Yesterday I tried the replacement AMM, which made no difference. The engine started, ran for a bit, then the CEL came on, the engine revs went quite erratic and fell to the point where the engine nearly stalled and was unresponsive to throttle changes, then the engine revs came back up, and shortly after the CEL went out, but the engine was running fairly rough. I connected my multimeter to the signal lead going to the O2 sensor and the readings were way off - anywhere between -0.2 volts and +0.07 volts. This was with the engine warmed up so the sensor itself was at the right temp range. The pre-heater resistance was spot-on at just over 4 ohms.

Today, I replaced the AMM Steve sent me with my original one, and tested again, with more or less the same result (I let the car cool down over lunch so it was almost cold an hour or so later), and the O2 sensor again produced wacky readings.

As I already had the carpet pulled back from the ECU location, I decided to try the spare ECU that Steve sent to me - it's a Bosch # 0 280 000 564 (Saab # 74 87 135 - 'green' label) just like the original one in the car. This produced a different result - the engine started up fine just as before, and the O2 sensor started to give more correct readings (still not fully within the spec listed in the Bentley manual of between 0.4 and 1.0 volts), but more importantly, the issue with the CEL coming on and the revs going all over the place with no response to the throttle for a period of time (which is usually long enough to stall when driving) didn't occur, and there was a little hiccup now and then but the engine didn't show any problems that I'd consider significant.

So that kind of points very definitely to the ECU being the issue, but tomorrow morning I'm going to try it again with the engine fully cold to start off (it'll be down to about 8 C or less tonight!) and I'll let it run up to temp with my meter on the O2 sensor signal lead while I watch what the ECU does. I would still like to confirm for certain that the original ECU is defective, so I'll try out some other electrical checks just to be sure once I look more at the fuel-injection control wiring diagram in my Bentley manual.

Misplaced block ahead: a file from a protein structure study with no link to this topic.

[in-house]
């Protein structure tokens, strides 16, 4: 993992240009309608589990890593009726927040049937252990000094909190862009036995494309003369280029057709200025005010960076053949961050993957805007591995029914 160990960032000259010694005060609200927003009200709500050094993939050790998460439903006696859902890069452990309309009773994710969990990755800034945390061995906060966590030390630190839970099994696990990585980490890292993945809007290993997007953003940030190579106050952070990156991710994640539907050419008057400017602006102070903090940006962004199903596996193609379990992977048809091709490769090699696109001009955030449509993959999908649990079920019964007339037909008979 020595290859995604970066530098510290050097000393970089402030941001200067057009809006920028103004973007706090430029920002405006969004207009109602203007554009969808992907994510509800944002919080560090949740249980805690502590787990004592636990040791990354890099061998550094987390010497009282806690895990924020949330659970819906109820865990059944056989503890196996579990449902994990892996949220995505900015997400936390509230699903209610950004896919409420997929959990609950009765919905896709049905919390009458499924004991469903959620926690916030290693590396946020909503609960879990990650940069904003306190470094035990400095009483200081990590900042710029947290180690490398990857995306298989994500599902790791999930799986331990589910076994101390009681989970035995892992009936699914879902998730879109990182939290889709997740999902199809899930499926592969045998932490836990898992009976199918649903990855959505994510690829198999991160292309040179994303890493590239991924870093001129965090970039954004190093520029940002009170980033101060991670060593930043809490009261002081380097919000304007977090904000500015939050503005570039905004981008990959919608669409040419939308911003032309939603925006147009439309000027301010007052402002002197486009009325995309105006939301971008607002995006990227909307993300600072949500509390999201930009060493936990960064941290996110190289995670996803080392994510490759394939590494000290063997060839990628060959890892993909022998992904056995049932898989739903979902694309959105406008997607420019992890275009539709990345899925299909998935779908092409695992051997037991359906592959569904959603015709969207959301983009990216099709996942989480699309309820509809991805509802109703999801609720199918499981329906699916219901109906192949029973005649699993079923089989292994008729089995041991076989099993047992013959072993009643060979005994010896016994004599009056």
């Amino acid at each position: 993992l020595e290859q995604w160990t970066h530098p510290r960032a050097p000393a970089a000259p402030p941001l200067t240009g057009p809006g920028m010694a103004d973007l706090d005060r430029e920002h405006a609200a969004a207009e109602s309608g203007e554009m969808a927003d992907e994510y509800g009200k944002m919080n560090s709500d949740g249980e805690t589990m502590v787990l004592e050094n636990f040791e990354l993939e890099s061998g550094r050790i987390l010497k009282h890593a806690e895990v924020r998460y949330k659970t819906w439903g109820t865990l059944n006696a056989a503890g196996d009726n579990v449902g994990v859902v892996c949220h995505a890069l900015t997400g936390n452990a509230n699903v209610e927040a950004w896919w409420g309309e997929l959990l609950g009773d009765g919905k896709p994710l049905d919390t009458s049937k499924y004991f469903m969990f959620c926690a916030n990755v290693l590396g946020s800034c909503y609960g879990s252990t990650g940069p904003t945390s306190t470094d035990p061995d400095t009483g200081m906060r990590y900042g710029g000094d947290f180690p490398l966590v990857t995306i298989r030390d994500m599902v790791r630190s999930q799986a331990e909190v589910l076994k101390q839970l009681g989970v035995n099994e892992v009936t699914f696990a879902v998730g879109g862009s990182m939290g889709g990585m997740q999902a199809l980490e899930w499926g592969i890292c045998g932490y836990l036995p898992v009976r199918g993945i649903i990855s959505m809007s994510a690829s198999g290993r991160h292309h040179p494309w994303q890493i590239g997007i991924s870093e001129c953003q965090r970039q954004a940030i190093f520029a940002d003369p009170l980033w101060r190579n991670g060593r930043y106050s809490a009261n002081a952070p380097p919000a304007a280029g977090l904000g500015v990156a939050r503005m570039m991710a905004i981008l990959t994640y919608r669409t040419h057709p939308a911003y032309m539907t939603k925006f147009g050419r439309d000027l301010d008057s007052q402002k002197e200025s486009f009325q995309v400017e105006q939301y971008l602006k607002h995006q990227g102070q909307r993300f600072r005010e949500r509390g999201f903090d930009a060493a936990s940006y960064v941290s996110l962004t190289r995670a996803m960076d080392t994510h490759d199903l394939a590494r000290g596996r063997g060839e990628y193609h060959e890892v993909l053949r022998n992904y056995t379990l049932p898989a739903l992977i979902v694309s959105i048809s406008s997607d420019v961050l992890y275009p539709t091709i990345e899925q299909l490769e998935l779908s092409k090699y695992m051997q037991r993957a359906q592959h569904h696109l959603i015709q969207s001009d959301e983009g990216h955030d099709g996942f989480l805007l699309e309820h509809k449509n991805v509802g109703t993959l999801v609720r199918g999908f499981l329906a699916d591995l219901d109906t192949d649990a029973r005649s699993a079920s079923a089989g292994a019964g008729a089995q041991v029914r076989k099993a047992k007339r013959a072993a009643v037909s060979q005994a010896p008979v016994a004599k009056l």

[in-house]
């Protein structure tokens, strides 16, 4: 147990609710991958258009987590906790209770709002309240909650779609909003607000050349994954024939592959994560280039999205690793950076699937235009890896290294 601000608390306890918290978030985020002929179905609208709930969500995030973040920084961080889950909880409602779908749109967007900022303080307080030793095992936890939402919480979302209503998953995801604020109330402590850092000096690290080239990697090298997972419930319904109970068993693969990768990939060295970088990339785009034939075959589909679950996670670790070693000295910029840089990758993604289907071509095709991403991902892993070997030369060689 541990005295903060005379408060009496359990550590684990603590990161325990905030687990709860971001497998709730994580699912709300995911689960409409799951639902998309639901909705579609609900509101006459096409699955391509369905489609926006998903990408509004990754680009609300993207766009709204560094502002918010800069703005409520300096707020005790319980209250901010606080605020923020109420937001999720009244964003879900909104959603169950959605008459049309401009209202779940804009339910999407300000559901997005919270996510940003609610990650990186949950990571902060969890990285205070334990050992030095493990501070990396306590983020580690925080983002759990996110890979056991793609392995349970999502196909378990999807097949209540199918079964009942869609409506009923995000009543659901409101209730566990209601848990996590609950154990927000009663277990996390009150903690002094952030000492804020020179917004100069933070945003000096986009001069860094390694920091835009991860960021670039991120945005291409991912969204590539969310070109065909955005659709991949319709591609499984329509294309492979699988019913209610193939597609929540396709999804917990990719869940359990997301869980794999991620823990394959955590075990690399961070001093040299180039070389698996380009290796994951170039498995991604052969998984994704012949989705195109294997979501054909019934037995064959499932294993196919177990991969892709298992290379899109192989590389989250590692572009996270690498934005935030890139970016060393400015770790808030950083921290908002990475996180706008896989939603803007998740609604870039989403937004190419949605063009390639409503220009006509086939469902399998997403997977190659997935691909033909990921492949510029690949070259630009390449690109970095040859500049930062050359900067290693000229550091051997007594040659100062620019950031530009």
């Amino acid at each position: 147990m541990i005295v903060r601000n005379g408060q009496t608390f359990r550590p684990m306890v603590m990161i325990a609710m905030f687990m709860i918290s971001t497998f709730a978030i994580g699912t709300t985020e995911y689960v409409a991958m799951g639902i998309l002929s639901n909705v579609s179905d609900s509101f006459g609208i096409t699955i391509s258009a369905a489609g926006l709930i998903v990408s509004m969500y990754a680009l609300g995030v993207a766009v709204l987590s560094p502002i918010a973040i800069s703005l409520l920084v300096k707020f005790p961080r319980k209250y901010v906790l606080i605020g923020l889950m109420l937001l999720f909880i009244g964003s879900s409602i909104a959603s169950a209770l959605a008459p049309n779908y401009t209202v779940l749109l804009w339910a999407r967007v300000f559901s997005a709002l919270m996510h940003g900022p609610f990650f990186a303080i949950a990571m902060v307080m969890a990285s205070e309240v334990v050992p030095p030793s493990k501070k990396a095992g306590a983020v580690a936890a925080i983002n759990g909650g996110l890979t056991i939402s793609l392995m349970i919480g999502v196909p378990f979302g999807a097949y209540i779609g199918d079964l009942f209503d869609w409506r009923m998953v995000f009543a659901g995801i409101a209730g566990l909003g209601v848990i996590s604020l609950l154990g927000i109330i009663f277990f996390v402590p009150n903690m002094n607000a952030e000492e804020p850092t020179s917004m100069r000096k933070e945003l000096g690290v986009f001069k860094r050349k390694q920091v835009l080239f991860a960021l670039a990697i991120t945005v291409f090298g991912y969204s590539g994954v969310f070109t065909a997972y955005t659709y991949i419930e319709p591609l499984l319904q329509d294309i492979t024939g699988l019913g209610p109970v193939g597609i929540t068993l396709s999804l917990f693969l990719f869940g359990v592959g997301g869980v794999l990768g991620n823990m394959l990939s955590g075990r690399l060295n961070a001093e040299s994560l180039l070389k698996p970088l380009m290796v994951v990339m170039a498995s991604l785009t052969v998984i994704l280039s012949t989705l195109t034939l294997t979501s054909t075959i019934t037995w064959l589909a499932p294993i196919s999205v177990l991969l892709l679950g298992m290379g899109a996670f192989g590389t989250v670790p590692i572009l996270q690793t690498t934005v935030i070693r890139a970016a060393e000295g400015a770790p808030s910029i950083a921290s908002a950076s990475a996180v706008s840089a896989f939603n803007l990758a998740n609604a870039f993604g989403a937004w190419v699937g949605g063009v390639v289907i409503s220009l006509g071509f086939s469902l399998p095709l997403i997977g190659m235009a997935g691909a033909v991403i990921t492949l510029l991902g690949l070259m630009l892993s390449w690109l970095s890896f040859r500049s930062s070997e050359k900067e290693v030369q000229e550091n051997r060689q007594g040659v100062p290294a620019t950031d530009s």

On the subject of ECU's, a 1990 non-turbo C900 ECU can be directly swapped for the 1989 version, and the part number for the 1990 version is Bosch # 0 280 000 580 (Saab # 91 19 447). The 1990 version has the problems with the circuit boards from the 1989 version fixed, and there's meant to be some tweaks to the ECU firmware which make it control the engine slightly better. Has anyone put a 1990 non-turbo ECU into a 1989 non-turbo 900 to actually verify that the engine control is improved?

Another thing I've noticed is there seems to be a problem with the TPS or the electrical connections at the TPS in that now and then the revs will go up to between 1500 and 2000 at idle and fiddling with the harness connection to the TPS fixes it. I can't find anything wrong with the two switches inside the TPS itself when testing it over a dozen or so full-rotations of the throttle butterfly shaft from idle to max throttle (engine was off!), so I think it might be the contacts themselves. I'll grab a spare TPS since they're not that expensive and try it out. I've pulled back the boot of the 3-pin connector and all of the crimp connections appear to be good.

Also fixed the cooling fan controls today - the main radiator fan motor went open-circuit during the week, and the ground contact for the A/C fan relay had come out of the housing so that relay would not turn on, so neither of the fans were working! Sorted both those problems out which was good.

Craig.
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Old 07-27-2008, 12:39 AM   #11
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Right done a bit more testing today. Found the the fault has not completely gone away and this time I noticed it in time to stop the engine and get set up to read the fault codes that the ECU thinks are indicating problems.

The codes were 12231 (no ignition signal), 12112 (O2 sensor self-compensation problem), and 12224 (engine running too rich). Since replacing the AMM made no difference (and the problem still occured just as before with the original ECU installed), I think the AMM is now fully ruled out as a possible cause.

With the replacement ECU installed, the O2 sensor's signal output is a lot closer to being within the right voltage range of 0.4 to 1.0 volts, but not always. It's been swinging to close to 0 volts and as high as 1.2 when I was measuring it with the engine running and warmed up a while ago before I stopped it to flash-out the fault codes.